The final products are then sorted manually and packed before delivery to customers. The Group is planning to use automatic optical inspection and sorting machines, which are the latest technology currently used by key industry players, to reduce human error in the sorting process to improve on the consistency in product quality.
(i) Waste Treatment

In a month. the Group uses apprOXimately 2,000 litres of machining oil in the manufacture of SCFs and hardware component. Most ot the machining oil can be recycled by the oil-recycling machine. The wastewater from the manufacturing process, which is a mixture of machining oil and water, goes through a filtration process using three (3) filters prior to discharge into the common sewerage system. 6.4 Premises and Production Facilities The Group operates from its double-storey manufacturing plant located in the industrial area of Shah A1am with total built-up area of approximately 29,000 sq. ft. on approximately 40,000 sq. ft. of leasehold land, which will be expiring in 2096. The manufacturing plant is equipped with advanced-technology equipment comprising the following:­134 units of single spindle turning machines 2 units of 5-spindle Davenport turning machines 3 units of computer numeric control (ileNe”) automatic lathe machine 1aunits 01 automatic chamfering machines 32 units of automatic tapping machines 3 units of profile projectors 50 units of micrometers 50 unhs of calipers 3 units of torque tester 1 unit of push-out tester 1 unit of standoff inserter machine 1 unit of oil recycling machine 1 unit of precision measuring instrument 1 unit of die drawing machine 1 unit 01 salt spray tester 1 unit of thickness tester 1 unit of press metal machine 1 unit of micro hardness tester. The manufacturing ptant is currently producing an output capacity of 200 million pieces and running on two (2) 12-hotJr proouction shifts. The Group has a supply of raw materials which can last up to four (4) to five (5) months at its manufacturing plant. In the past 12 months, there have not been any major disruptions in the operations of the Group’s manufacturing plant. 6.5 Dependency on Patents or Ucences. Indusbial. Commercial or Financial Contracts or New Manufacturing Processes Although the Group has intellectual propeny rights as disclosed in section 6.15 -Inteltectual Property Rights”, the directors of Techfast Holdings confirm that the Group does not depend on patents or licences, industrial, COilnr~cial or financial contracts or new manufacturing processes.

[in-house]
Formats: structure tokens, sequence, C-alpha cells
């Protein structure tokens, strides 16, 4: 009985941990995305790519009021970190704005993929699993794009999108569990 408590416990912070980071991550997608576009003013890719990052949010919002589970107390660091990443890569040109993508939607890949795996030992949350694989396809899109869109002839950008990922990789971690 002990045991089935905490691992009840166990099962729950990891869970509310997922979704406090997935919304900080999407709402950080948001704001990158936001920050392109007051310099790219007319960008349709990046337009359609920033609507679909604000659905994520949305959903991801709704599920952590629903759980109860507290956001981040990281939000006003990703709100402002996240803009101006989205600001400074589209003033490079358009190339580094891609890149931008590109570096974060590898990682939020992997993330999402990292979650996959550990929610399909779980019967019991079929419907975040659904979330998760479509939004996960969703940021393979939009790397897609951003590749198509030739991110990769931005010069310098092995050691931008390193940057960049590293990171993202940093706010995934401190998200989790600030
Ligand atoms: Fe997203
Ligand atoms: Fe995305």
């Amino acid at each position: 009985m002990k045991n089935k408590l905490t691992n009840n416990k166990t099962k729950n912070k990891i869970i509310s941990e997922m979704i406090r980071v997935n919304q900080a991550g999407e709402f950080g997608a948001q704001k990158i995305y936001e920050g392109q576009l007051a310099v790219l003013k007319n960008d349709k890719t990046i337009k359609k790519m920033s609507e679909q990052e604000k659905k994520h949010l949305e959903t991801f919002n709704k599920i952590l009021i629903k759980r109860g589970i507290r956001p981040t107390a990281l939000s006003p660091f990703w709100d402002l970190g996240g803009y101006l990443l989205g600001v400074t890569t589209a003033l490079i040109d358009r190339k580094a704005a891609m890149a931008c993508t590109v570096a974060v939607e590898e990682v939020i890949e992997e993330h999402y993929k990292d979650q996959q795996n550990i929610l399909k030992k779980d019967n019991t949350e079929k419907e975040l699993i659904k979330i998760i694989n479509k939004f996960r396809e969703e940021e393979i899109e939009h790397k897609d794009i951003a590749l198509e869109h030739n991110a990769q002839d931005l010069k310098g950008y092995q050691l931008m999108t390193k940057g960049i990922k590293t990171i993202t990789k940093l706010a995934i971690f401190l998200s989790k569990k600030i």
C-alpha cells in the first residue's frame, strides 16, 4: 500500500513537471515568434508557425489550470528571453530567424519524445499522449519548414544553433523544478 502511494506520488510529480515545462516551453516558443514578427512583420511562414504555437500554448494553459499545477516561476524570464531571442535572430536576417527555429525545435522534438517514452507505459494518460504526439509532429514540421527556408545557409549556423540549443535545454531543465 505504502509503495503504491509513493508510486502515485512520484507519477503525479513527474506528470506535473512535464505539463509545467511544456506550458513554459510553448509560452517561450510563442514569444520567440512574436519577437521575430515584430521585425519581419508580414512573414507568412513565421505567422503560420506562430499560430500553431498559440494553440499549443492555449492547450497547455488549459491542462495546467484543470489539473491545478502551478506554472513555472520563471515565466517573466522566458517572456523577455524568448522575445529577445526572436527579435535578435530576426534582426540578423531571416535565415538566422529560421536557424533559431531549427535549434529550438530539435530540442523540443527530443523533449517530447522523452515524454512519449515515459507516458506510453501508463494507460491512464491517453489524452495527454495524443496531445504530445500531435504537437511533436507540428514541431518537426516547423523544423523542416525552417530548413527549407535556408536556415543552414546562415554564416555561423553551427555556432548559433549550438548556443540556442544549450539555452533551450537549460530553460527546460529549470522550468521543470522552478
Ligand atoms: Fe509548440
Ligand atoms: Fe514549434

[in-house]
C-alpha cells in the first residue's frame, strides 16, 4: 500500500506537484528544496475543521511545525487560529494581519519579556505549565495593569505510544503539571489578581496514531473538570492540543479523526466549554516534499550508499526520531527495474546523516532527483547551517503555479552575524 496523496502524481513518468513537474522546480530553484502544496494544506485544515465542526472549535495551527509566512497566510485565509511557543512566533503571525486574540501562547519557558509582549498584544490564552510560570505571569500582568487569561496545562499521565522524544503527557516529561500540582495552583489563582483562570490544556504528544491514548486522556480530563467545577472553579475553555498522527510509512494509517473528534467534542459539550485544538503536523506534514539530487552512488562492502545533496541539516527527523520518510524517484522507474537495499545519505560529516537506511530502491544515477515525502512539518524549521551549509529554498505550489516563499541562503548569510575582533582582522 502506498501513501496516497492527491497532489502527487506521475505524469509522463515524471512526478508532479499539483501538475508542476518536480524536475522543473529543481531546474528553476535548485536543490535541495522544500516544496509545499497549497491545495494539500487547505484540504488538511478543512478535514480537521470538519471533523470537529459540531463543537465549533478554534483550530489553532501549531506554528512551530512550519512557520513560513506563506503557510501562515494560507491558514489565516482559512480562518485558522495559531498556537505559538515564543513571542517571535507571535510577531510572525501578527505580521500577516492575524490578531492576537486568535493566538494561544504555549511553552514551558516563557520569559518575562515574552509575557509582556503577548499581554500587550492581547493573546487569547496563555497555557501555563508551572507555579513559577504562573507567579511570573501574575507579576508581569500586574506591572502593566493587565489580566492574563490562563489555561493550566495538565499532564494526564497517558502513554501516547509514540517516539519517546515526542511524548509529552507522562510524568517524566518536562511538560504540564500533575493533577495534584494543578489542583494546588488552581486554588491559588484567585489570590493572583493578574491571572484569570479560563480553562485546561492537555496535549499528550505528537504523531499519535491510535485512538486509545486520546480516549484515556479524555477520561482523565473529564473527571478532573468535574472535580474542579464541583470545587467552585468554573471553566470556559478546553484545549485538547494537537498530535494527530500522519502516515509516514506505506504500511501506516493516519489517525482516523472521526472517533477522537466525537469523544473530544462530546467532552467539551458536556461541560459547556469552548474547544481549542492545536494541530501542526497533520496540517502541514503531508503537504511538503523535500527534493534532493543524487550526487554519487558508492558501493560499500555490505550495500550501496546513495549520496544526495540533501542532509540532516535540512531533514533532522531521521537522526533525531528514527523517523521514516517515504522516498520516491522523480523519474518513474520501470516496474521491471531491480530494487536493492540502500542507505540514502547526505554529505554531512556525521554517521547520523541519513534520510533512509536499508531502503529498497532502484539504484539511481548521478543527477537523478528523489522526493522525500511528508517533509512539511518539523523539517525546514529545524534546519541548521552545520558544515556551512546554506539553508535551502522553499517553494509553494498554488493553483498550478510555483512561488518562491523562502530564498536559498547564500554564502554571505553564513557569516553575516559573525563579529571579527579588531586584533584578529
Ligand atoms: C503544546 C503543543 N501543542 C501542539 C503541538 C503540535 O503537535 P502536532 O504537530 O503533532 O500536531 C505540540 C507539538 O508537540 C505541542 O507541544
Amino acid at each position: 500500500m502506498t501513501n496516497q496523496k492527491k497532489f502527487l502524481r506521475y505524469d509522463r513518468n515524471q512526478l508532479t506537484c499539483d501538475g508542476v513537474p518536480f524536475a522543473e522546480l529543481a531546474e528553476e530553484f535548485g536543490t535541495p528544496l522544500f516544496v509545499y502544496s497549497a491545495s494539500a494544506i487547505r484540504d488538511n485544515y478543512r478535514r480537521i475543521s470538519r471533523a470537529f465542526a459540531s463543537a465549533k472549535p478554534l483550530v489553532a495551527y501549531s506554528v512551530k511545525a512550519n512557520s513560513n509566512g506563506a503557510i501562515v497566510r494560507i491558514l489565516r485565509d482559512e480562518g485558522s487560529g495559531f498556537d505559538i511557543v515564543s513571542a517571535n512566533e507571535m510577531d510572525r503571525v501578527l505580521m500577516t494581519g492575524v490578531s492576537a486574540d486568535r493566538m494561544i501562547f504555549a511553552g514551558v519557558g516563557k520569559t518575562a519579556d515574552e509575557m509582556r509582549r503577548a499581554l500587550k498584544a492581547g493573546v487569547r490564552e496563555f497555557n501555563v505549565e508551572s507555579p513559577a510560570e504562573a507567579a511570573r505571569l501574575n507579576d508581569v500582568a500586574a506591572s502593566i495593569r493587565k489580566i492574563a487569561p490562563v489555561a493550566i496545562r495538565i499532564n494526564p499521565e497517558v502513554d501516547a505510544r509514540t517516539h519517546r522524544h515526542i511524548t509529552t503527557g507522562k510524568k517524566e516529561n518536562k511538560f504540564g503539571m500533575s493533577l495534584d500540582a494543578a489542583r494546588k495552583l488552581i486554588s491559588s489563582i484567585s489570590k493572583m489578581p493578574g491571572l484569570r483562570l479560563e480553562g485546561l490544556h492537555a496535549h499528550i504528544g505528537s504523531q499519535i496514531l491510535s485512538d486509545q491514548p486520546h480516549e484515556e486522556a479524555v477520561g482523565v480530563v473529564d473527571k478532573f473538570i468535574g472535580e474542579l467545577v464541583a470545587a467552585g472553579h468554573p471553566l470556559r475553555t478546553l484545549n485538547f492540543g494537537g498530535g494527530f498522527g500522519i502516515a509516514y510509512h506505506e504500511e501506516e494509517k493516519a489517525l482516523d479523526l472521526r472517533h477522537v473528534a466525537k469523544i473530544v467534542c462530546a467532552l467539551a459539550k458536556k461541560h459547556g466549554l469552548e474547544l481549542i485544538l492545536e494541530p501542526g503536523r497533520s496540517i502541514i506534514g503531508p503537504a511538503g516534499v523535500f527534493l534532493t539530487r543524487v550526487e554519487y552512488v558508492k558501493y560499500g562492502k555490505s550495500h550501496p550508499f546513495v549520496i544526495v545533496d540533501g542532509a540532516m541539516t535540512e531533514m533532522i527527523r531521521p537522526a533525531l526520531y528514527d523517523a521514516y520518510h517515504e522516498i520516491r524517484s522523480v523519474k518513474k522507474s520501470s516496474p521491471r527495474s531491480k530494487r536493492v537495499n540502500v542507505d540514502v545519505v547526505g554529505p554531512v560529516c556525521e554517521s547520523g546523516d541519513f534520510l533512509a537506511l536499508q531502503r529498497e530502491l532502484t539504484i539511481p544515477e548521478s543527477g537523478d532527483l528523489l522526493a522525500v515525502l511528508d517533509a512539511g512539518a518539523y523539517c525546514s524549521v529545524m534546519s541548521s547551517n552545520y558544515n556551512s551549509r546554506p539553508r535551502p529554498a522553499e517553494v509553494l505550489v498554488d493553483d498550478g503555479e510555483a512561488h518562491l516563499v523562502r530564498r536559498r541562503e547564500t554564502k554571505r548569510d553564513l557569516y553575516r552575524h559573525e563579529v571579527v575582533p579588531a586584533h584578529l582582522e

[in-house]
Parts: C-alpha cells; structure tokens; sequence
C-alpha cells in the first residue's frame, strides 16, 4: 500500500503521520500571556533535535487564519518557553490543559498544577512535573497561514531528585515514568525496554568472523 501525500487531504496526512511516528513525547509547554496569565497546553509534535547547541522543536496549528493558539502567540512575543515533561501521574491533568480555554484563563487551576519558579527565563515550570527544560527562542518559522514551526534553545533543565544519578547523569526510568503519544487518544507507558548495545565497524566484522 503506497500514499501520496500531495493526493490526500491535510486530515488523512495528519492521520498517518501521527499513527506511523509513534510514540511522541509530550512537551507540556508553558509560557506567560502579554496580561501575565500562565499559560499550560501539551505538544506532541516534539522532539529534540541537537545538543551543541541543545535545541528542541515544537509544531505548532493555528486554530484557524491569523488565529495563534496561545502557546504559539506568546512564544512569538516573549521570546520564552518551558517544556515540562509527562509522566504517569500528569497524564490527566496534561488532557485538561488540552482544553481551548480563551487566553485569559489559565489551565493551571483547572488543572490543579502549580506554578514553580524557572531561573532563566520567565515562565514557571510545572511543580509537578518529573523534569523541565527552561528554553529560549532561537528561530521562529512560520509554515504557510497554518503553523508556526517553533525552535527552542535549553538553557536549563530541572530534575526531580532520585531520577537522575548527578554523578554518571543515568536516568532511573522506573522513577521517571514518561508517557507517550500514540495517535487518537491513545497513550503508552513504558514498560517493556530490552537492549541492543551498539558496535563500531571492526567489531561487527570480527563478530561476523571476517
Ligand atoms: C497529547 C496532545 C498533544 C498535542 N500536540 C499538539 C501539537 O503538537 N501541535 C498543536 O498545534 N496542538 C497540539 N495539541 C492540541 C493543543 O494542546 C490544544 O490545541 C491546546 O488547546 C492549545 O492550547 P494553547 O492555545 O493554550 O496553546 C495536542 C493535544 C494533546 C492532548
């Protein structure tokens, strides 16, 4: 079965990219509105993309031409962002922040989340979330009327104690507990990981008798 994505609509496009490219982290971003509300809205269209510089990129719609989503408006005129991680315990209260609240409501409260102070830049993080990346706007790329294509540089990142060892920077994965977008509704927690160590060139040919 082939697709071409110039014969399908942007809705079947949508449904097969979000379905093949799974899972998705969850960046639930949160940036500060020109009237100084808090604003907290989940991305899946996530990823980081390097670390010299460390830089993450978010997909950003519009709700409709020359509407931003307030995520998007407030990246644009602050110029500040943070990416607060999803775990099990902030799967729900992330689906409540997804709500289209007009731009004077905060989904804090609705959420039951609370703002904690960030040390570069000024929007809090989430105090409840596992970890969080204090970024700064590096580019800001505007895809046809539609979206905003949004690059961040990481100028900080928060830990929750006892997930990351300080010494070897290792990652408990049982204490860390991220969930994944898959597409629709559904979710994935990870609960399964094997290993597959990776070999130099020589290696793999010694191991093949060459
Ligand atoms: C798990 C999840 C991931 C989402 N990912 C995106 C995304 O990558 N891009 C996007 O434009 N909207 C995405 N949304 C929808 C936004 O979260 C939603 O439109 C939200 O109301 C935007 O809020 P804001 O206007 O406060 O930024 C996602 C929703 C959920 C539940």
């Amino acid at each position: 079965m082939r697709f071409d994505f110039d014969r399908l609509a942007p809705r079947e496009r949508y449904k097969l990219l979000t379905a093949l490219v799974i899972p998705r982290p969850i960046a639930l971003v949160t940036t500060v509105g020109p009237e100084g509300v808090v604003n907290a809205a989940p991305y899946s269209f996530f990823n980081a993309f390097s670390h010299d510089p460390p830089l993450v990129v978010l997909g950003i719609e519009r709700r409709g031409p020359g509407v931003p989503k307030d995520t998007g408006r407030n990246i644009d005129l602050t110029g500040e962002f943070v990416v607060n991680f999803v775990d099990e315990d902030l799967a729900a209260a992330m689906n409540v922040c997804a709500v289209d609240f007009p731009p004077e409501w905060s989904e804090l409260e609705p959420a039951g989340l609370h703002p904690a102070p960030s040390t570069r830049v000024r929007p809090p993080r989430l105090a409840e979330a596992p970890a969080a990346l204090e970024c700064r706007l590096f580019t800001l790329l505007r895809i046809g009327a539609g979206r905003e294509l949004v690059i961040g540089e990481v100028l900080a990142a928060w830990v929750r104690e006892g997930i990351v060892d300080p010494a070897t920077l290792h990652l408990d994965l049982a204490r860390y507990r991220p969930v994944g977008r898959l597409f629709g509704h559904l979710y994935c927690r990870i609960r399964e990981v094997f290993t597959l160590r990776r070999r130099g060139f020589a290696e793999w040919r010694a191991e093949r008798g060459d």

6.6 Marketing and Distribution Network The Techfast Holdings Group distributes its SCFs through two (2) key channets; direct selling to OEMs in the domestic market, and through strategtc alliances and partnership with key distributors overseas. The Group Managing Director is also very pro-active and hands-on in his marketing approach. Throughout the year, he would make numerous overseas marketing trips to approach customers directly to seek sales orders and has built a recognition amongst the customers. The Group also participates in trade exhibitions, both Iocalty and internationally. The Group’s website also offers customers information on the products manufactured by the Group. In addition, the Group has developed a strong sales and marketing team.

 

6.7 Competition The Group believes that it competes with lhe more established players in the global SCF manufacturing industry such as Penn Engineering & Manufacturing Corp. SouthCD Inc. and Captive Fastener Corporation in the US, and PSM International in the UK. As market leaders, they control a total of 40% of the workf SCF market (Source: Frost & Sullivan). Other competitors are based in Taiwan and China of which the Group does not have official sources of information on their current market share. The Group, through Techfast Manufacturing, captured approximatety 54% of the domestic SCF market and 0.36% of global market share in 2003 (Source: Frost & SUlliVan). 6.7.1 Competitive Advantages The directors of Techfast Holdings believe thai its competitive advantages in this market are as follows:­<al EstabUslted Track Record The Techfast Holdings Group has established itsetf as a niche player in the SCF industry and has been in the business for over (5) years. It has captured 54% of the local SCF market share in 2003 and is the only manufacturer of SCF in Malaysia and possibly one of the tew, if not the onry manufacturer of SCF in the major countries in the ASEAN region (Source: Frost & Sullivan). It is now exporting to over twenty five (25) countries which spans over five (5) continents. (b) (c)
(d)
(e)
(f)